Nearly a quarter of a million women in the United States were expected to undergo treatment for breast cancer in 2016. And just as there are several types and severities of breast cancer, there are also numerous treatment options. Most women who are diagnosed undergo a combination of local and systemic treatments, with local treatment targeted at the tumor and systemic treatments taking aim at cancerous cells that may have spread to other parts of the body. When diagnosed early, breast cancer is often treatable with little chance of remission later in life, although some types of breast cancer spread more quickly than others. If you or a loved one has recently been diagnosed with breast cancer, then you probably have questions about the multitude of possibilities for treatment. Read on to see which breast cancer treatment options are most effective in 2016.
Radiation treatment may be recommended for breast cancer patients when tumors are larger than 2 inches or when cancerous cells are found in the lymph nodes. Radiation therapy is also urged when cancerous cells or growths are found to have spread to other parts of the body.
Breast-conserving surgery -- also known as a lumpectomy, partial mastectomy, segmental mastectomy or quadrantectomy -- allows women with breast cancer to keep at least part of their breasts, which can improve quality of life. However, the downside to this surgery is most patients must also undergo radiation treatment to ensure all cancer cells are killed. Radiation therapy has its own side effects and potential health complications.
Chemotherapy can be useful for breast cancer patients before and after their complete or partial breast-removal surgeries. Chemotherapy administered before surgery can increase the chances of surgeries being less invasive by shrinking the sizes of tumors. Also, pre-surgery chemotherapy can allow doctors to reattempt post-surgery chemo when tumors don't react to the drugs.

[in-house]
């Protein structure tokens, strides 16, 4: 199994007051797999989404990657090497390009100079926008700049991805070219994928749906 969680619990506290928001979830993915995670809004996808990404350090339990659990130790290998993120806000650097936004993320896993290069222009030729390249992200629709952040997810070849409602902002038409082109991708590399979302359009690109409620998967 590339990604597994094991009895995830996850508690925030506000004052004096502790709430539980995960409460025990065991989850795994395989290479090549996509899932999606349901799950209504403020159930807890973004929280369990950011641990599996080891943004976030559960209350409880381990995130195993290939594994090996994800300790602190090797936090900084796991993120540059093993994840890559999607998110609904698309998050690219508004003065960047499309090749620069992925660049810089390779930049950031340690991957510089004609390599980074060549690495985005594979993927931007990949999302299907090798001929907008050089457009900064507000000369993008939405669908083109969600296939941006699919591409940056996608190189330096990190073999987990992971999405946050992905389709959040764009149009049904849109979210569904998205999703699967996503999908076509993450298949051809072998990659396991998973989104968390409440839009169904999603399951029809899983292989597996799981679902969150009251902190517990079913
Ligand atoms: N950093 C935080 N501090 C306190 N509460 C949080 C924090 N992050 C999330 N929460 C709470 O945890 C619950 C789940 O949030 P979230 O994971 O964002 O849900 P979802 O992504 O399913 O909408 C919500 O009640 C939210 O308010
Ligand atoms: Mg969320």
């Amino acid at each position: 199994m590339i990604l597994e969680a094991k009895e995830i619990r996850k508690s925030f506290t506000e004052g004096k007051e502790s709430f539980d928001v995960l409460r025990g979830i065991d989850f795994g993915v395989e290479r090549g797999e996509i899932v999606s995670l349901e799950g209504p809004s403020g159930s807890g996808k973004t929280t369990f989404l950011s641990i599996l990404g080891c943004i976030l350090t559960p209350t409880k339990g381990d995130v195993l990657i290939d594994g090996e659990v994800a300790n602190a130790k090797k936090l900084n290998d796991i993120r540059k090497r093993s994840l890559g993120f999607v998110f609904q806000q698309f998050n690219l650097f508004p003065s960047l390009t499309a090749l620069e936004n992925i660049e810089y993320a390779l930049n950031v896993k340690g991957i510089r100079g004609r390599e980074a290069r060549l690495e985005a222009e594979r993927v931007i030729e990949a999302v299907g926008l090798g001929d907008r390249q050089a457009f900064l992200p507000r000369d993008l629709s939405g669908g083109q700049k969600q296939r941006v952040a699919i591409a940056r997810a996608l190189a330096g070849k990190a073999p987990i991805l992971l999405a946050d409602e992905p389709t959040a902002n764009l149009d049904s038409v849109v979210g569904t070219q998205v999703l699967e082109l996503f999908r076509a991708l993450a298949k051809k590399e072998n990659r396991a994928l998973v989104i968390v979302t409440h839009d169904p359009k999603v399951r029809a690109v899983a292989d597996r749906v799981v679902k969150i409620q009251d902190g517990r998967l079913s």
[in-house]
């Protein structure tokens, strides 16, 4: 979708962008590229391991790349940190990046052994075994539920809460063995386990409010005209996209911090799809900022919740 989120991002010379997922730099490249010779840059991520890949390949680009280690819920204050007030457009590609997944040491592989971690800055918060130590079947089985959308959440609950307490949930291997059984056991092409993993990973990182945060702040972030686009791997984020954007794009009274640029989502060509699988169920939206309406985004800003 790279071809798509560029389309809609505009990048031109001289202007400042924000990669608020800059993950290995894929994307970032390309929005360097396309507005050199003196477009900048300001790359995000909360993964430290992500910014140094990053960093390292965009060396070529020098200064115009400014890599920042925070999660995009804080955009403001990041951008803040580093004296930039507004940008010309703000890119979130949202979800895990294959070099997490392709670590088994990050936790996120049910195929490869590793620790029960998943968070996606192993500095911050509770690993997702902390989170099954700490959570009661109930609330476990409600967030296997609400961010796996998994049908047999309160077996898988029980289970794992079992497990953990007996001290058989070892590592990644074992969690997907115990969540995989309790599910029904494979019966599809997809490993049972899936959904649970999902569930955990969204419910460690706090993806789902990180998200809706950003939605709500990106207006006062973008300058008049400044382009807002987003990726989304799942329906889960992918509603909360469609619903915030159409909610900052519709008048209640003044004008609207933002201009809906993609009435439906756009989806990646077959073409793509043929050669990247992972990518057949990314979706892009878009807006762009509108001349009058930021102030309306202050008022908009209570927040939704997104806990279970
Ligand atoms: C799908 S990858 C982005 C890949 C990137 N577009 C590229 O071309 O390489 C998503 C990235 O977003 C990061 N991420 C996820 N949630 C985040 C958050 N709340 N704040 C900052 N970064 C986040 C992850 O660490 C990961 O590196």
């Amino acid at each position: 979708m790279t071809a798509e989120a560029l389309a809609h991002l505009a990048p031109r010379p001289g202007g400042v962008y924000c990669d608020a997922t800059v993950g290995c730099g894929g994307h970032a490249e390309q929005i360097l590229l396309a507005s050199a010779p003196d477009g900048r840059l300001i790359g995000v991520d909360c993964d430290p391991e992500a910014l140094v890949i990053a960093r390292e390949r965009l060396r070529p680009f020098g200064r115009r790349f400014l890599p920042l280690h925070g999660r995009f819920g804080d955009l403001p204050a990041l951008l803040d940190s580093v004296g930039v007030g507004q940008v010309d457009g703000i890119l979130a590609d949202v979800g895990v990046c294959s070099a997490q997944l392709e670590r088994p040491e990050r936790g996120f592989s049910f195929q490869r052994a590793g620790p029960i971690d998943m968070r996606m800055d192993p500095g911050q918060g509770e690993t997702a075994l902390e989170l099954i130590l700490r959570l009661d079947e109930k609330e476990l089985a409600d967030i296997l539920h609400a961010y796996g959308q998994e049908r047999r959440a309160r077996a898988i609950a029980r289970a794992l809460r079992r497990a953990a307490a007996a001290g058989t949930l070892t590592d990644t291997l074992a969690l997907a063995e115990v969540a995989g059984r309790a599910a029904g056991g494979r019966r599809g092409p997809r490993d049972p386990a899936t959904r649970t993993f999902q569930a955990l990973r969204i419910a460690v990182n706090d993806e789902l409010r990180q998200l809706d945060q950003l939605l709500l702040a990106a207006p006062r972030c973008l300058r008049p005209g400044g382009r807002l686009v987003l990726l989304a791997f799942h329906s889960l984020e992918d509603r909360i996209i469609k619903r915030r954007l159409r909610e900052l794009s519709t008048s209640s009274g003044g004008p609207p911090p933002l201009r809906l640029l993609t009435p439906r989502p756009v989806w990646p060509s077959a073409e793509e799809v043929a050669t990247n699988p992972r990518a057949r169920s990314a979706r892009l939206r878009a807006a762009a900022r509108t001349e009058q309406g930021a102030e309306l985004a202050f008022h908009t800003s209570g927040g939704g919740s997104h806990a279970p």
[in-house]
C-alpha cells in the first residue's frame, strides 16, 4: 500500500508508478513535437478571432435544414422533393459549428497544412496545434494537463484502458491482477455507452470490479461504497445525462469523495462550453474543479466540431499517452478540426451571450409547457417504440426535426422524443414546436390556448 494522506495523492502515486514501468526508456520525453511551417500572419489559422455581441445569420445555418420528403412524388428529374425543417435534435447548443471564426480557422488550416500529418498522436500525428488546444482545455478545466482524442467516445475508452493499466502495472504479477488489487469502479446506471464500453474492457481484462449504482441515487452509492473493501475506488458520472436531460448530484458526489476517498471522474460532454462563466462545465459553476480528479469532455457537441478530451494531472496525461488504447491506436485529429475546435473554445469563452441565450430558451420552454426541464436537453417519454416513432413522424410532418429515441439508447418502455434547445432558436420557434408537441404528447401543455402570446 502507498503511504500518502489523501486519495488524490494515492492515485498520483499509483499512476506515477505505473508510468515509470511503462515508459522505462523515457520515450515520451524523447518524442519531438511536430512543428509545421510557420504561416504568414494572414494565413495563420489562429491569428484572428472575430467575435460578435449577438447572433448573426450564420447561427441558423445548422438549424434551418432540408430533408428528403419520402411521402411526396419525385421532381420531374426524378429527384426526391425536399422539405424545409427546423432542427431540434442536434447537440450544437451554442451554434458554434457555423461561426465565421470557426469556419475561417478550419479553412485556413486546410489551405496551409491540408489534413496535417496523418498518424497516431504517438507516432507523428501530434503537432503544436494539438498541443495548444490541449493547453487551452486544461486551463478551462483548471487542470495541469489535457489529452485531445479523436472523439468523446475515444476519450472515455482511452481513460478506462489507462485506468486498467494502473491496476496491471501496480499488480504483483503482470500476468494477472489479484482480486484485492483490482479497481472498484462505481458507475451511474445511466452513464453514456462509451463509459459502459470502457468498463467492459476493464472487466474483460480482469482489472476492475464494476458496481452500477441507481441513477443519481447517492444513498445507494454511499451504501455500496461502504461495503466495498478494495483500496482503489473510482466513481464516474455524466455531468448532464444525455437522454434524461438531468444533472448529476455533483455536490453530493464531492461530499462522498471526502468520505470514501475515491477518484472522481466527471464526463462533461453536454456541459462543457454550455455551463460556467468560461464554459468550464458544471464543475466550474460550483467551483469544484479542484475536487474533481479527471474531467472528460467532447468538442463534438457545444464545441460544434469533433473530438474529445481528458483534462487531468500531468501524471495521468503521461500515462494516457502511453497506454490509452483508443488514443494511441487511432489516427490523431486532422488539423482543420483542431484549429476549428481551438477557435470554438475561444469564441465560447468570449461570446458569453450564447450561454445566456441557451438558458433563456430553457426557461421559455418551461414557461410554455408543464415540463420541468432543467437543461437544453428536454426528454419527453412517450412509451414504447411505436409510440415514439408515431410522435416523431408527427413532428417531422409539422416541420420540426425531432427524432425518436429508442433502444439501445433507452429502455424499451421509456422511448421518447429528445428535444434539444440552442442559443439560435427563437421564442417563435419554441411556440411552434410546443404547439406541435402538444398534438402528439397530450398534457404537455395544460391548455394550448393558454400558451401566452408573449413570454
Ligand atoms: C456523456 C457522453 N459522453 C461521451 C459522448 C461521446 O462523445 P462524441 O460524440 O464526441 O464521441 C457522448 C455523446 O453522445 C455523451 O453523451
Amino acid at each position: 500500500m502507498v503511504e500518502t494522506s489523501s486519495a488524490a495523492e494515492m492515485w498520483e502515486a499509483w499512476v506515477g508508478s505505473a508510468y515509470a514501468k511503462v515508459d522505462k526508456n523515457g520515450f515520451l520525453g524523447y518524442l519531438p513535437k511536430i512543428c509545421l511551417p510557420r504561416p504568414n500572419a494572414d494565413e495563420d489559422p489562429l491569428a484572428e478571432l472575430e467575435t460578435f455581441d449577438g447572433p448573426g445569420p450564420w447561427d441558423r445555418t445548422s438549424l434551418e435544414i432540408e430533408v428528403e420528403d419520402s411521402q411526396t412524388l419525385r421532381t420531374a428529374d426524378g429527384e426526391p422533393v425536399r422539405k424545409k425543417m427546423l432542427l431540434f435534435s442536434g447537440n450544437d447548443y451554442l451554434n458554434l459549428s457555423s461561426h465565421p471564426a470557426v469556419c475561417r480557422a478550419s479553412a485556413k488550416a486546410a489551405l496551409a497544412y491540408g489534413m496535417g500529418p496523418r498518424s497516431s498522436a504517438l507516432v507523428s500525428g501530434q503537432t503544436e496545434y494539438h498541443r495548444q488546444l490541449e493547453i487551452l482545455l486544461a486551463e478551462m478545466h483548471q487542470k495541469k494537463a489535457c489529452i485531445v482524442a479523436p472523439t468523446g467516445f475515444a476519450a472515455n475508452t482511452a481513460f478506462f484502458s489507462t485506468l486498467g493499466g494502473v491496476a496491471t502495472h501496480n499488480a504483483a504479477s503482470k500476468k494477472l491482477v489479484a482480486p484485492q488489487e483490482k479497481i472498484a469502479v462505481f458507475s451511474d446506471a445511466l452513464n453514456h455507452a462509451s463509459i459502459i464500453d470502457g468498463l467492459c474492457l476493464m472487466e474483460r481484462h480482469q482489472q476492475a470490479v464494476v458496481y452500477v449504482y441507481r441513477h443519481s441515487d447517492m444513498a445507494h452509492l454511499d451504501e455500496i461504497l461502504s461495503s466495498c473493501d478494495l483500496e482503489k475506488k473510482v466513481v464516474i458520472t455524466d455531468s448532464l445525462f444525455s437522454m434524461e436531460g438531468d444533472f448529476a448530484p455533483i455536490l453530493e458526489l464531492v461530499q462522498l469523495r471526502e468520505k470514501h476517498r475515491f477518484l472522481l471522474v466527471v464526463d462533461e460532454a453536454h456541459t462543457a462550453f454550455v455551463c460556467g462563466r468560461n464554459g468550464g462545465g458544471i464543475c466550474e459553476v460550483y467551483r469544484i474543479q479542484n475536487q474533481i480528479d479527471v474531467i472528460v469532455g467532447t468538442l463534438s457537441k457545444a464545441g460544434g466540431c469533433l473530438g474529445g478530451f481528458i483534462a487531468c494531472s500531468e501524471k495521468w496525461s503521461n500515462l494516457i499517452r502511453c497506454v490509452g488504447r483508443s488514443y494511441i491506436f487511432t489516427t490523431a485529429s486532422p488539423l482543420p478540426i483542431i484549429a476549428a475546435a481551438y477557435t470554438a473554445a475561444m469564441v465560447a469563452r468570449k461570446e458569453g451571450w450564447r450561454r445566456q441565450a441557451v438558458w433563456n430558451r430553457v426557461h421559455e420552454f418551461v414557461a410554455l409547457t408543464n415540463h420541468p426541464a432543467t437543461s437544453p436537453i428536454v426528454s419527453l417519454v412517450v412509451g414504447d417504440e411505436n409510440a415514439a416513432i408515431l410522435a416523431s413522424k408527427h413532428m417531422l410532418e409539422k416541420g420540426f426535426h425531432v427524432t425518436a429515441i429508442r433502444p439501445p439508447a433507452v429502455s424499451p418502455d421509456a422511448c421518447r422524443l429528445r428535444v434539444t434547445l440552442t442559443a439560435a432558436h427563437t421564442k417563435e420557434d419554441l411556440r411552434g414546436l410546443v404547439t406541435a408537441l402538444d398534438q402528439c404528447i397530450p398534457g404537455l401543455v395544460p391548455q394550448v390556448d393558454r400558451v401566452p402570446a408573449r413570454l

Women who are diagnosed with ER-positive or PR-positive breast cancers may be urged to undergo hormone therapy. Through this therapy, various drugs can prevent estrogen from attaching to the receptors of cancerous cells, effectively blocking these cells from growing. Hormone therapy is often given up to five years after surgery for eligible women.
Doctors often combine two or three drugs to maximize the effectiveness of chemotherapy. The most common chemotherapy drugs for breast cancer patients are anthracyclines, taxanes, 5-fluorouracil, cyclophosphamide and carboplatin.
While combination drugs are best with earlier-stage cancers, advanced-stage breast cancers are usually treated with single, more powerful chemotherapy drugs. Some of the most common chemo drugs for advanced breast cancers are Docetaxel, Paclitaxel, Platinum agents, Vinorelbine and Capecitabine.
Chemo drugs work by attacking rapidly reproducing cells, which usually are cancerous but can also be normal cells, which causes more unpleasant complications. Targeted therapy drugs are newer and are designed to attack only cancerous cells -- and sometimes they work better than chemotherapy. Targeted therapies can be especially useful for women who are diagnosed with HER2-positive breast cancers.